Welcome to the Crystallex HUB on AGORACOM

Crystallex International Corporation is a Canadian-based gold company with a successful record of developing and operating gold mines in Venezuela and elsewhere in South America

Message: Judge Weighs Effect Of Sanctions In Del. Venezuela Cases

Judge Weighs Effect Of Sanctions In Del. Venezuela Cases


By Caroline Simson

Law360 (May 11, 2021, 9:23 PM EDT) -- A Delaware federal judge weighing whether to grant seizure orders for Citgo's parent company to creditors owed hundreds of millions of dollars by Venezuela indicated Tuesday that he is considering whether U.S. sanctions on Caracas preclude him from issuing such an order.

U.S. District Judge Leonard P. Stark ordered U.S. military shipbuilder Huntington Ingalls, OI European Group BV and Venezuela and its state-owned oil company, PDVSA, to provide further briefing on several questions he has on the sanctions. That includes a question as to whether, if he were to order the writ of attachment on shares in PDVSA subsidiary PDV Holding, that would create a "contingent interest in blocked property" that would be precluded by the Office of Foreign Assets Control sanctions. Venezuela indirectly holds Citgo through PDV Holding.

Judge Stark also questioned whether the sanctions prohibit him from issuing findings of fact that could support the issuance of an attachment order on the shares, even if he didn't actually issue the order, and what challenges could be raised on the validity or constitutionality of the sanctions if he denied the motions for attachment orders submitted by Huntington Ingalls and OI European Group.

The move comes as other creditors of Venezuela have begun to swarm around Citgo, Venezuela's largest U.S. asset. Crystallex, which won $1.2 billion in arbitration after Venezuela ousted it from a lucrative gold mining operating contract, secured such an attachment order from Judge Stark in 2018. The Canadian company is currently gearing up for a sale of the PDV Holding shares in order to enforce the ruling, though the sanctions — imposed by the Trump administration in early 2019 in support of Venezuelan opposition leader Juan Guaidó — have complicated matters.

In late 2019, Judge Stark denied OI European Group's bid for a seizure order like the one granted to Crystallex, saying circumstances had changed in the interim period. Crystallex had shown that PDVSA was the alter ego of Venezuela — a critical component for creditors of Venezuela seeking to target PDVSA's assets to collect their money — by pointing to Venezuelan President Nicolás Maduro's hold on the company.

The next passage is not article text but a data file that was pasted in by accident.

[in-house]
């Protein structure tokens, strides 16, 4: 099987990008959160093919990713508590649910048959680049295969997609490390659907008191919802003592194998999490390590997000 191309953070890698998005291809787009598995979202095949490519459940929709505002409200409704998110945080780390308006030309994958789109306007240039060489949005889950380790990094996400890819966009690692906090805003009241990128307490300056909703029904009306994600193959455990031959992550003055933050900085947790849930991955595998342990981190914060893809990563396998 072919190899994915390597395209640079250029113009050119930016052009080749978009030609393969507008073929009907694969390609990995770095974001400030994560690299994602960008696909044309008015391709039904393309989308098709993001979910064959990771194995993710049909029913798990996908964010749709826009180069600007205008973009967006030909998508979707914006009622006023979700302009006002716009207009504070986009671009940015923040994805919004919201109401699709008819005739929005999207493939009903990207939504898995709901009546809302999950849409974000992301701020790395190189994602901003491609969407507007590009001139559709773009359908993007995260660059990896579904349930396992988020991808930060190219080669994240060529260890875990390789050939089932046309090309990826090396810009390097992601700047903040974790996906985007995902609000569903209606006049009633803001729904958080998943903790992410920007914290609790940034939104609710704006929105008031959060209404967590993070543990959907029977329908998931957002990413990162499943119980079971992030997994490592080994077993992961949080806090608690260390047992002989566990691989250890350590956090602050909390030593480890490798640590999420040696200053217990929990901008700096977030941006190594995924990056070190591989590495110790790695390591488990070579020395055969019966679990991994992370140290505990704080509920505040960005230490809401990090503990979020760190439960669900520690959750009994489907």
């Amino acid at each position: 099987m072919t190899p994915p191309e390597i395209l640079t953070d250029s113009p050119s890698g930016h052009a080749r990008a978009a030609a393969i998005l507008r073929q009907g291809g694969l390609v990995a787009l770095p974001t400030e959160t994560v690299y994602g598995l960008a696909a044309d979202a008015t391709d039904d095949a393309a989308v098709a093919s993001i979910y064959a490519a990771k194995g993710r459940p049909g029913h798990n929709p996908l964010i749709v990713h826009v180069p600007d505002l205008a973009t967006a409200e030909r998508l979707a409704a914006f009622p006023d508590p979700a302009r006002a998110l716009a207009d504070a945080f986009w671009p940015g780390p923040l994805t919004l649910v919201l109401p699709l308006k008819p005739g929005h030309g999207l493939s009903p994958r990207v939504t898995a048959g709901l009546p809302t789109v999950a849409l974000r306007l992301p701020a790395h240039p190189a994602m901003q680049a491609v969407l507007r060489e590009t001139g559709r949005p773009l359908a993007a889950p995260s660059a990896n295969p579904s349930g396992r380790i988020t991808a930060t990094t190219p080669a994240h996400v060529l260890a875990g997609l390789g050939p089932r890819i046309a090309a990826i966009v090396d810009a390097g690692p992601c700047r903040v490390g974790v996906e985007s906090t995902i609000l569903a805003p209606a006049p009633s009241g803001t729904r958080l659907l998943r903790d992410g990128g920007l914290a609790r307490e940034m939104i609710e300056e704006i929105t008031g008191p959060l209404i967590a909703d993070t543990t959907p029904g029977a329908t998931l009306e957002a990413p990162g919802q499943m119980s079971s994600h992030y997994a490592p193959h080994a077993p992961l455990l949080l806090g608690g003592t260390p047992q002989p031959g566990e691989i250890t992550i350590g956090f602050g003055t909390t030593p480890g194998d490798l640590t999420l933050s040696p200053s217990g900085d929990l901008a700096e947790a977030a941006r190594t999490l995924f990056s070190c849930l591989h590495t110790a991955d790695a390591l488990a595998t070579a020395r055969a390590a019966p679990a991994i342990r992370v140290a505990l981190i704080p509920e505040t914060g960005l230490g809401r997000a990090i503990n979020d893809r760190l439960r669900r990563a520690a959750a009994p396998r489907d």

Recently, however, PDVSA has been under the control of Guaidó. Lawyers for the oil company have argued that since the change in leadership, the company has "resurrected and reinforced" its independence from Venezuela.

OI European Group, a Dutch subsidiary of glassmaker Owens-Illinois Inc., won its $583 million arbitral award in 2015 after Venezuela forcibly seized two glass container factories that it had invested in.

Huntington Ingalls, meanwhile, won its $138 million arbitral award in 2018 following a dispute over cost overruns relating to a $315 million contract it signed in 1997 to refurbish two frigates for the Venezuelan Navy.

Huntington Ingalls is represented by Alexander Athan Yanos, Robert Poole, Carlos Ramos-Mrosovsky and Rajat Rana of Alston & Bird LLP, and Laura Davis Jones and Peter J. Keane of Pachulski Stang Ziehl & Jones LLP.

OI European Group is represented by Jody Barillare, Sabin Willett and Christopher Carter of Morgan Lewis & Bockius LLP, and Edward Davis Jr., Fernando Menendez and Cristina Vicens Beard of Sequor Law PA.

PDVSA is represented by Samuel Hirzel II of Heyman Enerio Gattuso & Hirzel LLP, and Joseph Pizzurro, Julia Mosse, Kevin Meehan and Juan Perla of Curtis Mallet-Prevost Colt & Mosle LLP.

Venezuela is represented in the OI European Group case by A. Thompson Bayliss and Stephen Childs of Abrams & Bayliss LLP, and by Joseph Neuhaus, James Bromley, Sergio J. Galvis and Angela N. Ellis of Sullivan & Cromwell LLP.

The cases are OI European Group BV v. Bolivarian Republic of Venezuela, case number 1:19-mc-00290, and Northrop Grumman Ship Systems Inc. v. the Ministry of Defense of the Republic of Venezuela, case number 1:20-mc-00257-LPS, in the U.S. District Court for the District of Delaware.

--Editing by Breda Lund.


For a reprint of this article, please contact [email protected].

New Message
Please login to post a reply